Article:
Cambodia bans Pokemon Go game at genocide museum
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Tourists walk near a sign ''No Pokemon Game Here'' at the Tuol Sleng Genocide Museum, also known as the notorious security prison S-21, in Phnom Penh, Cambodia, August 10, 2016. REUTERS/Samrang Pring
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PHNOM PENH (Reuters) - Cambodia on Wednesday banned the game Pokemon Go from a former Khmer Rouge torture center and prison after players showed up at the site, now a genocide museum, hunting for the virtual cartoon characters.
It is the latest effort to rein in enthusiasts of the game, which has been blamed for a rash of accidents and has prompted safety warnings after players glued to their phones stumbled, were robbed or wandered into dangerous places.
"We have guards on standby, any tourists holding iPhones or iPads and playing this game will be asked to leave," Chhay Visoth, director of the Tuol Sleng Genocide Museum, told Reuters. "This is a place of sorrow, not a place to play games."
A handful of Cambodian teenagers was turfed out on Wednesday, he said, adding that the game had been banned in the precincts of the memorial to Cambodia's "Killing Fields" genocide.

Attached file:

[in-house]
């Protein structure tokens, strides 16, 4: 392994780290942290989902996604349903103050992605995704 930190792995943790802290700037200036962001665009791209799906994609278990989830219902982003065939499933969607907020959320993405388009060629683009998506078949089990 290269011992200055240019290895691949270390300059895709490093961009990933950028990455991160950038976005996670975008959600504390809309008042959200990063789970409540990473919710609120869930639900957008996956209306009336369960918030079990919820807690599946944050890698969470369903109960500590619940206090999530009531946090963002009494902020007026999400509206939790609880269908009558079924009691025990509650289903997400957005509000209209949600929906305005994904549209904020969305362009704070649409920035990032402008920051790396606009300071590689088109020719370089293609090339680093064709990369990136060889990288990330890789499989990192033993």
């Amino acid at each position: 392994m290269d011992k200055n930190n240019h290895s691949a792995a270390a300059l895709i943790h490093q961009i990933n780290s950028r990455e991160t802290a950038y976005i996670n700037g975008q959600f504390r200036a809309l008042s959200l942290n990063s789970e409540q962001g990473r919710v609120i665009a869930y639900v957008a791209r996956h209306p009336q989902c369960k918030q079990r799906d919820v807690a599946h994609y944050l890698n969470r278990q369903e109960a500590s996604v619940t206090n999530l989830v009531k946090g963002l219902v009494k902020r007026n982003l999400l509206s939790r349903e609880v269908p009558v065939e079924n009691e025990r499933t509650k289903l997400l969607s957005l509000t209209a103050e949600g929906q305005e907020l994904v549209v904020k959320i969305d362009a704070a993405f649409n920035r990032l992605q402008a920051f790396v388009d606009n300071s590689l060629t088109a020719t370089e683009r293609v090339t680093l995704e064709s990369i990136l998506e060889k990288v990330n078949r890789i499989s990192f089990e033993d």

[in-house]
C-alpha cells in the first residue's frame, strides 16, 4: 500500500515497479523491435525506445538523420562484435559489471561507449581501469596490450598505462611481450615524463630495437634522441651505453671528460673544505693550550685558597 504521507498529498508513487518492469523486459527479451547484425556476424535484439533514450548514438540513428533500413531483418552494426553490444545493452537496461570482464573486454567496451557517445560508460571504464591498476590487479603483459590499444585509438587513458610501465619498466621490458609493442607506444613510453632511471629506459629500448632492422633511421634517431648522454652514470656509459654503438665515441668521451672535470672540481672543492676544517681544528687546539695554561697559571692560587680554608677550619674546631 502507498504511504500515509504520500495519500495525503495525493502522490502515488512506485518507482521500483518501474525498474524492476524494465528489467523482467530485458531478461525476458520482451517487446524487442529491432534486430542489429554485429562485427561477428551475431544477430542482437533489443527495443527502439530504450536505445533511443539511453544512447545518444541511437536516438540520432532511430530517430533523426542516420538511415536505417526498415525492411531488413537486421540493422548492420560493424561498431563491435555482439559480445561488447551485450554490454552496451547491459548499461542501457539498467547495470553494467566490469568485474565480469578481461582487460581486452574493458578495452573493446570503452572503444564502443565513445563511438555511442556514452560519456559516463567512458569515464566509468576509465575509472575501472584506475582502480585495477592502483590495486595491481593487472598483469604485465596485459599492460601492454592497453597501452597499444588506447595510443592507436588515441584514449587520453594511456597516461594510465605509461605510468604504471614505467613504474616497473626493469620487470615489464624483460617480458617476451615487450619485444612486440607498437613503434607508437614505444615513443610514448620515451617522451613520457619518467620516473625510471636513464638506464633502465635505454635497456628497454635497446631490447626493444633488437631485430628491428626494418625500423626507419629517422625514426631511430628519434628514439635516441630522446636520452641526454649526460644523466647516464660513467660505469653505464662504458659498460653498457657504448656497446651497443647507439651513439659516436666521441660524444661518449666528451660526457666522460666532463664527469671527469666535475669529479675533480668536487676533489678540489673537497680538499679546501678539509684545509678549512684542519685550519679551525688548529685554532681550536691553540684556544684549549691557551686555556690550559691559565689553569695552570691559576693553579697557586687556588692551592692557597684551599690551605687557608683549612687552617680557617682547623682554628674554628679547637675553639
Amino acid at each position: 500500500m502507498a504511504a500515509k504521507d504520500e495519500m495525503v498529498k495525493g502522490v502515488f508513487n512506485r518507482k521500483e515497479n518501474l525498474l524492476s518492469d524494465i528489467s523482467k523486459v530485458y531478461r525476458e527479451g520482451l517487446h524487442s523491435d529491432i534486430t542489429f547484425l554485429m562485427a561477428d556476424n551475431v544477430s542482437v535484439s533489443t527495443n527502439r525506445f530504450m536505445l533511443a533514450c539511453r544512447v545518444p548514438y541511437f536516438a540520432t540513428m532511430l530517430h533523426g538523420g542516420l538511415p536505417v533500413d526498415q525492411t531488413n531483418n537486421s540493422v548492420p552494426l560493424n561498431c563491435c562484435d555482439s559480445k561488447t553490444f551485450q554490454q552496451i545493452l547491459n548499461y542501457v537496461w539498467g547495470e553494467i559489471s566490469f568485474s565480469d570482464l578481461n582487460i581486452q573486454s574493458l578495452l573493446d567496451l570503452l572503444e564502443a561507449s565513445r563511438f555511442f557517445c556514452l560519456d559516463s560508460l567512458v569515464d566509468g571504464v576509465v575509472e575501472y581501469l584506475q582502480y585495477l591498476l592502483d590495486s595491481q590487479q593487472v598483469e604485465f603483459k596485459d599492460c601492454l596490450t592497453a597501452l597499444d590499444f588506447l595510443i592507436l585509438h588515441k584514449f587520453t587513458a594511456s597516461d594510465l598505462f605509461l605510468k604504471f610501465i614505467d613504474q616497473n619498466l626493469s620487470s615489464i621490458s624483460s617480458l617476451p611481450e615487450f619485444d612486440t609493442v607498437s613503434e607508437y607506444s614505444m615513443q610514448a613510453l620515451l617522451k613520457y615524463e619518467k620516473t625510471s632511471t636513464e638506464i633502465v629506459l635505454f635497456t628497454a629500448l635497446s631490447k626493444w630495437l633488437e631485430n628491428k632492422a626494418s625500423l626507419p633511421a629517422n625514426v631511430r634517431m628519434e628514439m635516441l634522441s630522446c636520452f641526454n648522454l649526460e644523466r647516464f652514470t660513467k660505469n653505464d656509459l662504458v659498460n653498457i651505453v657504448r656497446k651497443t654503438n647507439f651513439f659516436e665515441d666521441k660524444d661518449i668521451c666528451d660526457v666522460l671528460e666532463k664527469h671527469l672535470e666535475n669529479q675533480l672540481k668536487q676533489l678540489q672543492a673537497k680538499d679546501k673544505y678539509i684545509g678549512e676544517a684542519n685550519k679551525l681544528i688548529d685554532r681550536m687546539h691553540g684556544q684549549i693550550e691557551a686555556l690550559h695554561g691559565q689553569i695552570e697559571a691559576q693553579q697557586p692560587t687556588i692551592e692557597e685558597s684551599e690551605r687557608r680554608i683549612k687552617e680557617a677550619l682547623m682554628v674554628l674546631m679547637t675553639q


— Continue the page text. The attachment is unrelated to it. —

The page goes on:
Game players use mobile devices to search for virtual Pokemon characters that appear to pop up at office spaces, restaurants, museums and other places where people are known to gather.
In neighboring Thailand, the telecoms regulator announced plans on Tuesday to place certain places, from the Royal Palace grounds and Buddhist temples to hospitals, off limits to players of the augmented reality game.
In the United States, the U.S. Holocaust Museum has asked players to desist, saying playing on its premises is "extremely inappropriate."
A federal class action has even been filed against the companies behind the game, Nintendo Co Ltd , Niantic Inc and Pokemon Company International, by a New Jersey man who says it brought unwanted trespassers to his house and countless other private properties.
At Tuol Sleng, signs warned tourists of the ban, although a Reuters witness spotted no players.
Playing the game at a memorial site was not appropriate, said one visitor to the converted school marking the communist regime's four-year reign of terror that killed at least 1.8 million people.
"There is so much emotion and history here," said French tourist Marianne Kauffmann.
(Reporting by Prak Chan Thul; Editing by Clarence Fernandez)
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